In "The New Europe", Palin hangs out with some spiritual well-to-do hippies in Estonia who live in a countryside pyramid house and walk over hot coals.  Palin then catches up with Jaan Manitski, Abba's former business manager and Estonian arts patron. He visited a woman doctor from the Russian minority for some leach treatment where leeches were applied to his chest for medicinal purposes.

In Latvia, Palin travels on local transport to the far removed town of Ape. So far removed, that this particular train consists of only one carriage and a few yokels. Palin then celebrates the summer solstice festival "Jani" in pure traditional style, oak wreath and burning wheels, with renowned folklorist Ilga Reizniece. Back in Riga, his interview with celebrity chef Martins Ritins is more of an insight into what the US president likes to eat. Palin finishes off Latvia with a visit to one of the most secretive places of the Communist-era, a radio telescope.
In Lithuania he briefly visits the Hill of Crosses in Siauliai, he drops by the former KGB headquarters and torture chamber and on the streets begins his own "singing revolution." His Lithuanian adventure culminates at the fascinating Curonian spit.

Tour operators have been disappointed that there has been no significant 'Palin effect'. Phil Teubler from Baltic Holidays in the UK told City Paper "I didn't think I would get much extra response from the Palin effect and I haven't. I don't think you can criticize Michael Palin though. He interviews people and is interested in their quirkiness. I don't think his Baltic program was particularly strong in promoting the area,  although he's not getting paid by the tourist boards so that's not his job to promote the place.  His show about Poland was great and consequently people will want to visit there.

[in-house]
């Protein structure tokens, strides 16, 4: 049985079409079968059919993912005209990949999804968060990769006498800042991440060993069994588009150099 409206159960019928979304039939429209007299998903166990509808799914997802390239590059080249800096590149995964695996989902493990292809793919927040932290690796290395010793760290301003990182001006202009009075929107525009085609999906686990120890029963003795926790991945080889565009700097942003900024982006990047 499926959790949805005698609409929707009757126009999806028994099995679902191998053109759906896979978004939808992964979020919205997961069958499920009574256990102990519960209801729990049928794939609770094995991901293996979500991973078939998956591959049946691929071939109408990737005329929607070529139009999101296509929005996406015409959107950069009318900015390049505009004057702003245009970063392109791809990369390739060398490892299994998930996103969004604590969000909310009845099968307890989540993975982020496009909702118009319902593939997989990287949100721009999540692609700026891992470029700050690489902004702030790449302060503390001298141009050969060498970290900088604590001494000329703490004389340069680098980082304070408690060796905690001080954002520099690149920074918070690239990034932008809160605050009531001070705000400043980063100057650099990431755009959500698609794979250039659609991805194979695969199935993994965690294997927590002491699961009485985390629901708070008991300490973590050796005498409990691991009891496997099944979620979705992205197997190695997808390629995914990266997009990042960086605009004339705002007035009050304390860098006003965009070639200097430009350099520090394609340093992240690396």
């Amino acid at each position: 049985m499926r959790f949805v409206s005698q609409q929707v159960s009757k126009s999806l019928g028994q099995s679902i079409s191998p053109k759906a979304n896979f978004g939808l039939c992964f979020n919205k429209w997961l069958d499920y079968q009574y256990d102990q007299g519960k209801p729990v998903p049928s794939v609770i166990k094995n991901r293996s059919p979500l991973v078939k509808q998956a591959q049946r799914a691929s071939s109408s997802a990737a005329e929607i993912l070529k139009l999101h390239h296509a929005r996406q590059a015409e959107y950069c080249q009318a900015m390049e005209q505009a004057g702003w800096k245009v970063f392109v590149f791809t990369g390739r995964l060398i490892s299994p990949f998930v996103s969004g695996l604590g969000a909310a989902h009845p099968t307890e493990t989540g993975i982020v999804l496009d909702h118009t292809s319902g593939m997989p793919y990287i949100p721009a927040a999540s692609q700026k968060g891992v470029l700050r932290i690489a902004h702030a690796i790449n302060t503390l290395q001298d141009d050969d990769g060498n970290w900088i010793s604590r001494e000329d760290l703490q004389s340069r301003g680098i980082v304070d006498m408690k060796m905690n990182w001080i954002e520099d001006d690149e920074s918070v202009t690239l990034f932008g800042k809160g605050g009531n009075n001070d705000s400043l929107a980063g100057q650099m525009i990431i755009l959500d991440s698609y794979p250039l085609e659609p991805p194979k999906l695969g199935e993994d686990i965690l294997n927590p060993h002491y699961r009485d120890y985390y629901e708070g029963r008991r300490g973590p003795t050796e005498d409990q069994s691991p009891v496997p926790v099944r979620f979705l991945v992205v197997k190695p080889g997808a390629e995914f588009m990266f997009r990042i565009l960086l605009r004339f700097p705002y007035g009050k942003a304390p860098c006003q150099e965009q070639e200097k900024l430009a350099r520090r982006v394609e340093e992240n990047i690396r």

"The effect these shows have is a slow drip effect. Seven years ago when I started the company  no one knew much about the Baltic States. Now at least people know where the Baltic states are and with Michael Palin going and the BBC recently airing the Royal Family's Estonian visit, tourists now say 'Let us go as well'."

More likely Lithuania's tourism will be boosted by the "Amazing Race" effect, with the country recently appearing in a leg of this popular American reality racing game. Contestants race to various world destinations and compete in completing tasks. Vilnius was seen in a very positive light: still quirky and interesting, but colorful and charming, a really attractive tourist destination. A summer solstice event with folkloric characters and performers was showcased at the Open Air Museum. The producers even managed to make the hectic traffic look fun with one contestant exclaiming "My God I have never driven in such chaos," and another pair of contestants had a near miss with a local trolley bus. The old town's University and the little old ladies speaking English showed just how refined and accessible the country is.

What's most important is that these programs show that the Baltic states are a cultural and political extension of the world instead of seeing eastern Europe as a mysterious backwater. Fun, interesting places to visit where you can see something new, interesting and different.

 By Larisa Medene